have a coke and a simile

Product placement comes to the novel.


J.B. Miller
October 8, 1997 11:00PM (UTC)


DEAR COCA-COLA COMPANY,

While attending the movies recently I was impressed by your ubiquitous representation on-screen (the Coke cans in "Men in Black," the blown-up vending machine in "Face/Off"), not to mention your fine work at last year's Olympics. I am a writer currently outlining my third book, and I've decided to extend you an incredible offer: the opportunity to place some product in my new novel.

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The book tells the story of a sensitive middle-aged engineer who, following a troubled childhood, marries badly and is thrown out of work for drinking on the job. After his wife (Ellen) sabotages his perpetual motion machine, he goes on a bender and drives his pick-up truck (Sarah) into a local reservoir, where he's arrested. But he only spends one night in jail because, well, he's Joe -- everyone knows him, he's a swell guy, just a bit down on his luck.

For $800 I'll write a scene in which, after his wife leaves him, Joe goes down to the kitchen, opens the door of the fridge and discovers that his wife has taken all the cold cuts with her -- in fact, taken everything -- except a single can of ... COKE. Joe laughs, takes the can, pops the cap and drinks it. He smiles. Refreshed, he grabs a shotgun, goes outside and shoots up all the petunias in the back yard that his wife planted the previous spring. (They may end up being begonias -- I'm not sure about this yet.) But I think it's a good scene, and your product would be represented well -- it would, in fact, be the agent of Joe's catharsis.

That doesn't grab you? How about this: A beautiful flashback scene in which Joe remembers an experience with his father who died when Joe was 14. The scene goes like this: Joe and his dad are in the backyard of their old house in Clairmont. There's a row of 12 COKE BOTTLES filled with varying levels of water. Joe's dad puts a paternal arm around his son and shows him how to purse his lips and blow into the bottles, making a musical sound. They sit there for a while, playfully blowing into the bottles, trying to perform "Yesterday" by the Beatles, though not quite making it, and bursting out laughing at their own incompetence. Then Joe's dad starts coughing -- "Are you all right, Dad?" "Yeah yeah, fine, son. I just gotta go inside for a bit ..." The dad shuffles off, coughing all the way back into the house.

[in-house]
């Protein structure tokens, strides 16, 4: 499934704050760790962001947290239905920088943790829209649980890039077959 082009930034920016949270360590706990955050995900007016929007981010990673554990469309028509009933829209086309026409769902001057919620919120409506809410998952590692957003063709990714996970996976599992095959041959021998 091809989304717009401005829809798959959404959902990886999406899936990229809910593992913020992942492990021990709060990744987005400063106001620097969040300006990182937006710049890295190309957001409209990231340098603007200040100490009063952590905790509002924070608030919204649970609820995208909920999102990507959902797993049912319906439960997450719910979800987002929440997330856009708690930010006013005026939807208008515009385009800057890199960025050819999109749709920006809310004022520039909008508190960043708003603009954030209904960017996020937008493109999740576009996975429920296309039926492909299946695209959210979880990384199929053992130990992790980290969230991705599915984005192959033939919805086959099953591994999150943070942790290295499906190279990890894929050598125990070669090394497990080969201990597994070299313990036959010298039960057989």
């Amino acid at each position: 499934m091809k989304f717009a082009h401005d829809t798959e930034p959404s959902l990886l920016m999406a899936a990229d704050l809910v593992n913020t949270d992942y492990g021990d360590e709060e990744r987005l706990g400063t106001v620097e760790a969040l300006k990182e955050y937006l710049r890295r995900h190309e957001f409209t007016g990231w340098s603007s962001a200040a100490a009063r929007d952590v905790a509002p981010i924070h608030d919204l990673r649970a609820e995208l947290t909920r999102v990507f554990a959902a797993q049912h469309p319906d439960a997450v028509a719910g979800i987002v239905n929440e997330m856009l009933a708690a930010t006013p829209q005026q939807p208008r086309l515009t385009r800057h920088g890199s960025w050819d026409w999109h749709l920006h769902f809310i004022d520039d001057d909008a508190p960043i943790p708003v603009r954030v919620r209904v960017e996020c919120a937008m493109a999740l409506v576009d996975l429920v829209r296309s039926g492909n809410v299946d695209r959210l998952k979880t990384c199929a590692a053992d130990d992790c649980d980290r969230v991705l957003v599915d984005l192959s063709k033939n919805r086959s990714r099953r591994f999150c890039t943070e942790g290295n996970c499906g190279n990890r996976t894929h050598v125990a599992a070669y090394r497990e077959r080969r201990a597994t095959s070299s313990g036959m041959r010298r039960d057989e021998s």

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That's right: Cancer. He dies three months later. The Coke Bottle Moment was the last positive memory Joe has of his dad. This scene is yours for $600.

OK, try this on for size: There's a mean mutt dog that runs around the neighborhood, biting kids and digging up people's yards. He poops everywhere and smells real bad. His name? PEPSI! Four-hundred bucks. For another $200, I'll have him get run over one day -- BY A COKE TRUCK! Too gruesome for you? How about if I reverse the conceit? I'll have a NICE neighborhood dog, retrieving newspapers out of the rain, warning kids away from roadwork, etc. I'll call him Coke. And then have him run over by a Pepsi truck ($800, complete).

I think you'll agree that these are very moving scenes, and the placement of your product will be subtle, but very affecting. The novel will be about a man whose entire belief system is challenged at every turn. He loses his job, his dog, his wife, even his pickup truck. But just as his life seems most meaningless and he has decided to kill himself, he sees an ad in the local newspaper: "Engineer Wanted. Must have experience. Apply at local COCA-COLA BOTTLING PLANT ..." That's right -- Coke Is It -- it saves his life! He takes the job, and we see him, in a sort of montage, working happily at the plant, cheerily hobnobbing with employees, laughing over private jokes, drinking cans of The Real Thing. He gets a new wife, a new dog, a new pickup. Coke is the redemption of his life. $1400.

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If you're interested in any of this, I can send you reviews and sales figures of my previous two novels, the estimated demographics of my readers and my tour itinerary (I covered 12 cities in two weeks). Although I received no recompense for it, in "Devils Beware" I included a car chase in which an Acura Legend beat out a Ferrari on the way to New Orleans (a gambling boat is about to be blown up by a Sri Lankan terrorist unit). Sales of Acuras jumped by almost 30 percent the following year. I'm not saying my book was the only reason. But I think it certainly contributed to their success.

Don't dilly-dally on this. I've already put some feelers out to the people at Dr. Pepper, and don't think they aren't interested.

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I look forward to your reply.


J.B. Miller

J.B. Miller is the author of a novel, "My Life in Action Painting" (Grove Press). He lives in New York.

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